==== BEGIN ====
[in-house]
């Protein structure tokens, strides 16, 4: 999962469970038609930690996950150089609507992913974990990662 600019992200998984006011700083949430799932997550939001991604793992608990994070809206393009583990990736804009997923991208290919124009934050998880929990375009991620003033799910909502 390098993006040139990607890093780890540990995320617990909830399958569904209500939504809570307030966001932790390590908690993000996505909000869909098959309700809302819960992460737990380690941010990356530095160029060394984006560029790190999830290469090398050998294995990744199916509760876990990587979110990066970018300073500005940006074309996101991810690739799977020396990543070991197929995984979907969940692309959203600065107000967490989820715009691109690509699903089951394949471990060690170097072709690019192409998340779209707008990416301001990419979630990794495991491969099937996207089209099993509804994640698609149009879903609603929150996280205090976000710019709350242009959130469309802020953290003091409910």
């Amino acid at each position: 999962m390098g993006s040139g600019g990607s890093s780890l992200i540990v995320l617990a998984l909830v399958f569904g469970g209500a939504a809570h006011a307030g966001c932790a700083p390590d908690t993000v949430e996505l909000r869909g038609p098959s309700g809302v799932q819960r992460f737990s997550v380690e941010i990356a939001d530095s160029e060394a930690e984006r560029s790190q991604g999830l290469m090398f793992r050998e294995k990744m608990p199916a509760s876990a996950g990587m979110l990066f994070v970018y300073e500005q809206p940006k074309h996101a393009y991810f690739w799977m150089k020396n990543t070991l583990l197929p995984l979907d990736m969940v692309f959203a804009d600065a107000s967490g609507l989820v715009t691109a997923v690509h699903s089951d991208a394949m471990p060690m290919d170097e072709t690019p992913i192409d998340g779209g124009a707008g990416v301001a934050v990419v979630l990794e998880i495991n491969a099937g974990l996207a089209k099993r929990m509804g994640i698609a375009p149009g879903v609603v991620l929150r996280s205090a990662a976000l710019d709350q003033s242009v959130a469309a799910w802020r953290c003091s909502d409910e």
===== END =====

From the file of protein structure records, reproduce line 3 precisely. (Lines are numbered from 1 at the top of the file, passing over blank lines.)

């Amino acid at each position: 999962m390098g993006s040139g600019g990607s890093s780890l992200i540990v995320l617990a998984l909830v399958f569904g469970g209500a939504a809570h006011a307030g966001c932790a700083p390590d908690t993000v949430e996505l909000r869909g038609p098959s309700g809302v799932q819960r992460f737990s997550v380690e941010i990356a939001d530095s160029e060394a930690e984006r560029s790190q991604g999830l290469m090398f793992r050998e294995k990744m608990p199916a509760s876990a996950g990587m979110l990066f994070v970018y300073e500005q809206p940006k074309h996101a393009y991810f690739w799977m150089k020396n990543t070991l583990l197929p995984l979907d990736m969940v692309f959203a804009d600065a107000s967490g609507l989820v715009t691109a997923v690509h699903s089951d991208a394949m471990p060690m290919d170097e072709t690019p992913i192409d998340g779209g124009a707008g990416v301001a934050v990419v979630l990794e998880i495991n491969a099937g974990l996207a089209k099993r929990m509804g994640i698609a375009p149009g879903v609603v991620l929150r996280s205090a990662a976000l710019d709350q003033s242009v959130a469309a799910w802020r953290c003091s909502d409910e």